Zelle scams: here’s how they work and how to protect you and your bank account

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A man shares his story after saying his bank account was emptied after receiving a text message that appeared to be from his bank.

“I was caught off guard, but I might as well have walked out of my house and given all my money to the first person I saw,” Marcas Miles told ‘Good Morning America.’

The text he simply read, “Have you attempted a $500 Zelle transfer?”

Zelle, a mobile payment transfer service built into your banking app, lets you send money to people directly between bank accounts.

However, Miles said he hadn’t attempted to send any money, so he was eager to speak with whoever he thought was his bank.

“I was convinced because he kept saying, ‘Looks like someone is accessing your account from an IP address in Texas,'” Miles said. handling and boy was he good.”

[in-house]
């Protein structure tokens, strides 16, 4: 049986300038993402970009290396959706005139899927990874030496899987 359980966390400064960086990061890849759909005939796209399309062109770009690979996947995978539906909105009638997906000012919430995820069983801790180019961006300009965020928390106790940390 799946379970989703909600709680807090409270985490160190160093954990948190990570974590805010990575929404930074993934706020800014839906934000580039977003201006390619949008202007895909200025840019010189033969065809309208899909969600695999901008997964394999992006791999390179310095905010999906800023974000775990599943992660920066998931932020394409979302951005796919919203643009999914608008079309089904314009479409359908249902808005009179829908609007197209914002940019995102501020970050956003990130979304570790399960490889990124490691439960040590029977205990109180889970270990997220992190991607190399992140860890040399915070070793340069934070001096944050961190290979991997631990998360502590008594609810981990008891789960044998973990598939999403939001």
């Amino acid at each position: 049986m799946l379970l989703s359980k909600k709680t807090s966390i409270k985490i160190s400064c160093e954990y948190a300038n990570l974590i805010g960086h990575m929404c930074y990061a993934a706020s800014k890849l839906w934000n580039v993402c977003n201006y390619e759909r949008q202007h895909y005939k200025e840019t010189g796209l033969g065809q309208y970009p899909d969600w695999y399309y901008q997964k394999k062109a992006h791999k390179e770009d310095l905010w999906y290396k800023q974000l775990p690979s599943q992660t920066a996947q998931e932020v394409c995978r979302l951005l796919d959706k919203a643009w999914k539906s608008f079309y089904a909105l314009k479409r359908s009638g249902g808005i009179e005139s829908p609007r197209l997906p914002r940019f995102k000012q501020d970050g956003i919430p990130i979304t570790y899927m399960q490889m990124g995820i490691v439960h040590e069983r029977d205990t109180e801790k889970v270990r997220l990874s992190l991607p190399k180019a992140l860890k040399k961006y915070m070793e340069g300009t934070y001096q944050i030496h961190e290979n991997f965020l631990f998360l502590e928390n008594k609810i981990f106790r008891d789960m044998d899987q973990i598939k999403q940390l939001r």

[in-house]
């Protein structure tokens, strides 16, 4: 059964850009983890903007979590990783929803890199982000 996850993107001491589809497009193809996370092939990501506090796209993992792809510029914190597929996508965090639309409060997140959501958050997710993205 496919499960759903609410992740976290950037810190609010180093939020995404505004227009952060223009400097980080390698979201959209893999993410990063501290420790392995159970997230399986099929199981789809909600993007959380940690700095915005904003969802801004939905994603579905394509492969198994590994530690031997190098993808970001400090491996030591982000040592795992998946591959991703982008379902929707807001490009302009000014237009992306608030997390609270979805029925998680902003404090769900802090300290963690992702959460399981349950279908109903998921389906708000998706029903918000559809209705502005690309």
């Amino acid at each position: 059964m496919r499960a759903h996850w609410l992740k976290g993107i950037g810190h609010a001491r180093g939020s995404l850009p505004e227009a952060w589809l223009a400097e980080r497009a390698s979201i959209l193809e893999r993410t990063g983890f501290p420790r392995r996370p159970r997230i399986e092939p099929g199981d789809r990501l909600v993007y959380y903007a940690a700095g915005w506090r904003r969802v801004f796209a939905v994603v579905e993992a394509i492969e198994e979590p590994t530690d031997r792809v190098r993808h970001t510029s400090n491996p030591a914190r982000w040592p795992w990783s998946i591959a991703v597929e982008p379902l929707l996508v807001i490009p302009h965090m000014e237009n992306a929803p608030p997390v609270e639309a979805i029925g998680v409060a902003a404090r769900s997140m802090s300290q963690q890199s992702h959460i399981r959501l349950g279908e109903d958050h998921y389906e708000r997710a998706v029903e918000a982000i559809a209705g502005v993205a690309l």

Shortly after the phone conversation, Miles then received a text message to confirm his username and login.

“Because I was getting a text, I was actually sending it back,” he said.

Moments later, he said his account was empty.

Miles’ story is one of many across the country as Zelle scams become more prevalent.

Lawmakers are now working to make these money transfers safer.

“Congress is considering a draft proposal to ensure that consumers who get caught up in scams are protected and have their money replenished through the banking industry or whatever platform they’ve used,” said Sally Greenberg, executive director of the National Consumers League.

Zelle posted on his own TikTok reminding customers that his banks will never ask for personal information because they already have it.

To learn more, visit Zelle’s fraud and scams web page.

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